Participants will be recruited from two NIH protocols employing whole genome sequencing for distinct purposes. The ClinSeqTM Study is a large-scale medical sequencing project investigating the causal role of genetics in cardiovascular disease enrolling both symptomatic and healthy individuals. The Whole Genome Medical Sequencing for Gene Discovery Study (WGMS) enrolls children and adults for full sequencing with the aim of discovering the genetic etiology of rare conditions.

  Eligibility

Ages Eligible for Study:   18 Years to 65 Years
Genders Eligible for Study:   Both
Accepts Healthy Volunteers:   No
Criteria
  • INCLUSION CRITERIA:
  • Adult over 18 years of age
  • English-speaking
  • Individuals consented to participate in either the NIH's ClinSeq or Whole Genome Medical Sequencing for Gene Discovery protocols

EXCLUSION CRITERIA:

  • Children under 18 years of age
  • Non-English speakers
  • Individuals consented to participate in either the NIH's ClinSeq or Whole Genome Medical Sequencing for Gene Discovery protocols more than 8 weeks prior to their recruitment for this study.
  Contacts and Locations
Choosing to participate in a study is an important personal decision. Talk with your doctor and family members or friends about deciding to join a study. To learn more about this study, you or your doctor may contact the study research staff using the Contacts provided below. For general information, see Learn About Clinical Studies.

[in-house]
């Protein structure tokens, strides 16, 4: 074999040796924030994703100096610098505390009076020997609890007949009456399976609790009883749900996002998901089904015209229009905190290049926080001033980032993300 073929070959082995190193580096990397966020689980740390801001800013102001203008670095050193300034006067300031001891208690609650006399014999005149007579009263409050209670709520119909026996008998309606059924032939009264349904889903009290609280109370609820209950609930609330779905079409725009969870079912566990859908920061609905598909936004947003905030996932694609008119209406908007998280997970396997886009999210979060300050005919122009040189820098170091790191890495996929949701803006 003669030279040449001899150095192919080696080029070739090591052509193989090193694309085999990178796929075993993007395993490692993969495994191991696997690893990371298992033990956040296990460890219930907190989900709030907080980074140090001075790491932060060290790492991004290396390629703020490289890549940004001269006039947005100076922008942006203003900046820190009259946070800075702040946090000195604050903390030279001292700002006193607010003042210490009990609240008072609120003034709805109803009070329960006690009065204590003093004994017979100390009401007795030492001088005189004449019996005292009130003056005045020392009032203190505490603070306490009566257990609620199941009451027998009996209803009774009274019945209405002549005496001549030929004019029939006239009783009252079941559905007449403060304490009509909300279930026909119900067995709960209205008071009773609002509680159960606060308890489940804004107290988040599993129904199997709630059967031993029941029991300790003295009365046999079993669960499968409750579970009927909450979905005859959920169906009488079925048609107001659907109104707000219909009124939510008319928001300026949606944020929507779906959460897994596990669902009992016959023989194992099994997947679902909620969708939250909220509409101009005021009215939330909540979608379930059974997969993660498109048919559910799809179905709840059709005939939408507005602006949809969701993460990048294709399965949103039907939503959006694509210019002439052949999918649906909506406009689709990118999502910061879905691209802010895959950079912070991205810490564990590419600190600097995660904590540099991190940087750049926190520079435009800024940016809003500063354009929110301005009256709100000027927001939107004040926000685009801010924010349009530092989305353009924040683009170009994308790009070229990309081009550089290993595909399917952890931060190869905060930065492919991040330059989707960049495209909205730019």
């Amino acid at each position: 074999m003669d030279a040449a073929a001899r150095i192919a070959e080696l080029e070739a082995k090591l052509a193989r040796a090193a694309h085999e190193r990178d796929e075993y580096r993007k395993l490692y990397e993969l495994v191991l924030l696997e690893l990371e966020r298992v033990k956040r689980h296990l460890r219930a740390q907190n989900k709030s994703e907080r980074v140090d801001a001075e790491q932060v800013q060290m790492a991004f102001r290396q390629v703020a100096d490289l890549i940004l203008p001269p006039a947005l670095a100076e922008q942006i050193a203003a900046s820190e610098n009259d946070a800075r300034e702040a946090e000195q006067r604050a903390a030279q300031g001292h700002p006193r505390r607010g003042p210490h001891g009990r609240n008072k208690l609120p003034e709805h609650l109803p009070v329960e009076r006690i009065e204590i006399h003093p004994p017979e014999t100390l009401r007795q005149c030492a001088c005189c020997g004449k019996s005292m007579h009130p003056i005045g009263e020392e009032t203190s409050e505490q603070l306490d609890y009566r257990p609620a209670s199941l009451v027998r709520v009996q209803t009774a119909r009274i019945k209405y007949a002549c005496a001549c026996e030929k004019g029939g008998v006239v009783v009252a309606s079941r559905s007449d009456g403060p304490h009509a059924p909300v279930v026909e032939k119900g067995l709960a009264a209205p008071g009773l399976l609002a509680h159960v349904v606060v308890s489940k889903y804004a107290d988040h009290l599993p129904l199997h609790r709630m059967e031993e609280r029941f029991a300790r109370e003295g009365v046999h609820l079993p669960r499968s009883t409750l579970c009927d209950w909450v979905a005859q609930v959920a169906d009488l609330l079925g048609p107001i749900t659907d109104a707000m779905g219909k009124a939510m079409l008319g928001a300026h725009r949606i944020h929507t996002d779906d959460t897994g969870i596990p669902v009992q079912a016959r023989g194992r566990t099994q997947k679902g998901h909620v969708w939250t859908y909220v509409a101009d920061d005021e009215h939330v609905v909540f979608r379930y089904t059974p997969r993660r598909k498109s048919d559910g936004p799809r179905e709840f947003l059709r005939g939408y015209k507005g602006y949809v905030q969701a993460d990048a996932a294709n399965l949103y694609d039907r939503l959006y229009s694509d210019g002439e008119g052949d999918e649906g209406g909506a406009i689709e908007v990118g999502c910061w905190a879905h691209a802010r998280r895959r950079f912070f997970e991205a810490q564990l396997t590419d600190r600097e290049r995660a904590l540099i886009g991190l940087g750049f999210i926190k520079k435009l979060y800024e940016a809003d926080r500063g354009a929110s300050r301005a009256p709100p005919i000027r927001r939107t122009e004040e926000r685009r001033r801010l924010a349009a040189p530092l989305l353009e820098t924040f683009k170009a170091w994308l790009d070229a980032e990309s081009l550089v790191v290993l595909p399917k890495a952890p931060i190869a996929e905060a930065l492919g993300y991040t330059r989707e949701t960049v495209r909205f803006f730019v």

Please refer to this study by its ClinicalTrials.gov identifier: NCT01369953

Locations
United States, Maryland
National Human Genome Research Institute (NHGRI), 9000 Rockville Pike
Bethesda, Maryland, United States, 20892
Sponsors and Collaborators
Investigators
Principal Investigator: Barbara B Biesecker National Human Genome Research Institute (NHGRI)
  More Information

Publications:
ClinicalTrials.gov Identifier: NCT01369953     History of Changes
Other Study ID Numbers: 999911185, 11-HG-N185
Study First Received: June 8, 2011
Last Updated: February 19, 2014
Health Authority: United States: Federal Government

Keywords provided by National Institutes of Health Clinical Center (CC):
Civic Ideals/Social Norms
Genetic Counseling
Genetic Disorders
Genetic Testing
Whole Genome Sequencing

Additional relevant MeSH terms:
Proteus Syndrome
Coronary Artery Disease
Myocardial Ischemia
Coronary Disease
Hyperparathyroidism
Hyperparathyroidism, Primary
Heart Diseases
Cardiovascular Diseases
Arteriosclerosis
Arterial Occlusive Diseases
Vascular Diseases
Parathyroid Diseases
Endocrine System Diseases
Hamartoma Syndrome, Multiple
Hamartoma
Neoplasms
Neoplasms, Multiple Primary
Bone Diseases, Developmental
Bone Diseases
Musculoskeletal Diseases
Limb Deformities, Congenital
Musculoskeletal Abnormalities
Abnormalities, Multiple
Congenital Abnormalities

ClinicalTrials.gov processed this record on August 21, 2014